A fabulous, autumnal combination of salty feta cheese, sweet and juicy roasted grapes and freshly shelled, new season walnuts. Serve it for a seasonal starter, lunch or even supper with a chunk of good bread on the side.
Grapes are the loveliest fruit
Grapes surely must be the most wonderful fruit: wine and raisins; need I say more? They go with cheese, they make good juice, salads – both sweet and savoury – and jelly. They look sexy. They are neat to eat. They come in just a few varieties (or do I know nothing?) helpfully differentiated by colour.
Thank heavens and science for seedless grapes. I do occasionally manage to buy seedy ones by mistake, usually great big ones from the local market, tempted by their size and inversely proportional price.
But they have a certain charm like most produce untouched by cross breeding and cultivation interventionism – they have seeds! are all the others eunuch grapes? It transpires, of course, that they are not propagated by seeding but by cloning their cuttings, poor grapes.
On the other hand, if it was down to me, I’d be happy to see seedless lemons, stoneless cherries and pipless pomegranates; breed them however you want.
I have been drying grapes in a dehydrator each autumn, when they get ridiculously cheap and delicious. If you have a countertop dehydrator, it’s a quick and easy way and those appliances are also useful for drying tomatoes and mushrooms.
Homemade raisins are something else entirely and I have to admit not many find their way off the dehydrator.
But recently I’ve discovered roasted grapes – and I’m obsessed now.
How to roast grapes
I roast them the way I like to roast summer berries when so plentiful they get a little tired: sprinkled with very little sugar. Grapes take a few minutes longer than berries to get oozy and wrinkly which is how they are the best. They love balsamic vinegar and aren’t averse to a drizzle of olive or walnut oil.
Then they get blasted with big brief heat. They will occasionally burst, causing a bit of a splatter mess in the oven so if you want to take the trouble, pierce each grape with a knife before baking. Out of the oven, cool them down in the tray they roasted in.
How to use roasted grapes?
They are great just with yoghurt and a pinch of granola for breakfast. They are a super good side to pork or chicken, roasted on the vine like tomatoes.
And of course they are wonderful served on a cheeseboard, which is what gave me the idea for this salad, having tasted the grapes in the company of sharp, salty Cheddar. I realised that a saltier, sharper cheese like feta would be an even better match.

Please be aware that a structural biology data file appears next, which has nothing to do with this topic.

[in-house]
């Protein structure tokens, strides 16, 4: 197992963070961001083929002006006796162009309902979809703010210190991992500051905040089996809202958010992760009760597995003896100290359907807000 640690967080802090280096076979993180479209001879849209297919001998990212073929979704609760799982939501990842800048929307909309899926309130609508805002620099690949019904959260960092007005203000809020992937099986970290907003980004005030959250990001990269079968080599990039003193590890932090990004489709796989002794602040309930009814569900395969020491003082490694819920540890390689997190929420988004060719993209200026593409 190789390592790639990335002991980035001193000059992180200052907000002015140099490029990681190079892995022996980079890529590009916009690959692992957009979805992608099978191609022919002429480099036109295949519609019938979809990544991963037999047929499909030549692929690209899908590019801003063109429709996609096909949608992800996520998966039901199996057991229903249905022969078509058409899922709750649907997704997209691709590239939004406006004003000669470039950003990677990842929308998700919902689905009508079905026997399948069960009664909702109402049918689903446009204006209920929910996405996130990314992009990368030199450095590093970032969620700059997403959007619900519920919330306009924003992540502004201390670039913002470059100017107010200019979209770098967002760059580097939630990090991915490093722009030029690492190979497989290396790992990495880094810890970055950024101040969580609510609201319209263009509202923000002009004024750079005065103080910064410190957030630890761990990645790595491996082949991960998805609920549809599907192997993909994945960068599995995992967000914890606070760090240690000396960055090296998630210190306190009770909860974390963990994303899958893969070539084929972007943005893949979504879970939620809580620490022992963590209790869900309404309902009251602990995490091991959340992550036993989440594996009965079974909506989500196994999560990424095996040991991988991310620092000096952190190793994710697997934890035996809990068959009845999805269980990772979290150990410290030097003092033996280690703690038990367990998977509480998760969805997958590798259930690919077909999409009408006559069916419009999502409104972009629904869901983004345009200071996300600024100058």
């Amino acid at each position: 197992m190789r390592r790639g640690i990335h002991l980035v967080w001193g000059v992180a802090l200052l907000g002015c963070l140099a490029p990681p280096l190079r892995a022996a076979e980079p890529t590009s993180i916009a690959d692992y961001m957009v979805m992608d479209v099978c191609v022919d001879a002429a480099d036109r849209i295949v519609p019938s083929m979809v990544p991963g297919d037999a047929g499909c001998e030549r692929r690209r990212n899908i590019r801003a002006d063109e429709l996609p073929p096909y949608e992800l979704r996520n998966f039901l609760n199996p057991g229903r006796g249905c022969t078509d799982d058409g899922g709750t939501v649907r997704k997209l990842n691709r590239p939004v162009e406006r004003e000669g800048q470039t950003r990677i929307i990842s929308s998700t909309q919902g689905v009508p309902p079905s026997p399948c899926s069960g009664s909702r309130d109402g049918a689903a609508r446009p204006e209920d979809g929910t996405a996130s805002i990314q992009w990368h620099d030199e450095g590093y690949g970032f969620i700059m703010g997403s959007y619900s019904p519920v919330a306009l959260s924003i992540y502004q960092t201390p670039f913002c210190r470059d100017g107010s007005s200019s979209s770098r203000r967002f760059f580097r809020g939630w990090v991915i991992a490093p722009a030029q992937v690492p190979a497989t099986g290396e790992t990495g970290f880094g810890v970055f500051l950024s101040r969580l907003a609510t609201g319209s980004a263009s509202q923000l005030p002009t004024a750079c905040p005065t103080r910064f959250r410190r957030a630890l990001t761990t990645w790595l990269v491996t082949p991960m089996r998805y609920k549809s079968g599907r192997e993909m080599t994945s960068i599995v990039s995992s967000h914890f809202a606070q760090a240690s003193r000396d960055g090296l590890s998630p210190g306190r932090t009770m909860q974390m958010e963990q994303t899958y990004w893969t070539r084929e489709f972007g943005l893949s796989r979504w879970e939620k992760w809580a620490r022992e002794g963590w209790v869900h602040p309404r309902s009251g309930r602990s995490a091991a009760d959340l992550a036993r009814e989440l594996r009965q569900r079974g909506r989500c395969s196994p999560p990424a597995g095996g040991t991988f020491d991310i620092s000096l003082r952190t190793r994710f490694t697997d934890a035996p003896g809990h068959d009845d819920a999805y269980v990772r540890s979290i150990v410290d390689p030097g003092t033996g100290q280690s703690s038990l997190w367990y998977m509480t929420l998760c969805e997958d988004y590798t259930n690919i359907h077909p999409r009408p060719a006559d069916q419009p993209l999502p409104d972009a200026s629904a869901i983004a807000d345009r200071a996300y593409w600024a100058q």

The harmony of the juicy, sweet, crunchy and salty in this salad of grapes, feta and walnuts is simple, genius and completely, droolingly delightful. And the whole preparation is about crumbling the feta into a bowl with roasted grapes, and adding some, preferably freshly shelled, walnut pieces.
More grape recipes
Chicken with grapes and olives oven baked with a few chestnut mushrooms looks autumnal and tastes divine. Sweet and salty combo is not just for caramel ice cream, you see!
Schiacciata con l'uva (pronounced ‘ski-a-charter’ and meaning 'squashed'), Tuscan grape focaccia is a sweet version of the flat bread, with grapes and raisins.
Lamb breast, or lamb belly, is a cheap cut which needs to be cooked really slow and low. My recipe is for rolled breast of lamb stuffed with raisins and served with roast grapes. Rolled or unrolled, roast lamb breast is a cut deserving attention and very easy to cook.
More feta recipes
Chicken and melon salad with feta and avocado. Roasted sliced chicken breast is lovely paired with fresh melon, salty feta, filo crumbs and a few seeds.
Fresh cucumbers with feta cheese and honey are a minimalist version of Greek salad and all the better for skipping tomatoes – mainly for your digestion.
Saganaki is a Greek dish of anything cooked and served in a small skillet, cheese saganaki the most popular. This recipe for fried saganaki feta is dead simple and makes a super tasty snack or appetiser. Saganaki feta with caramelised figs, a great mix of flavours.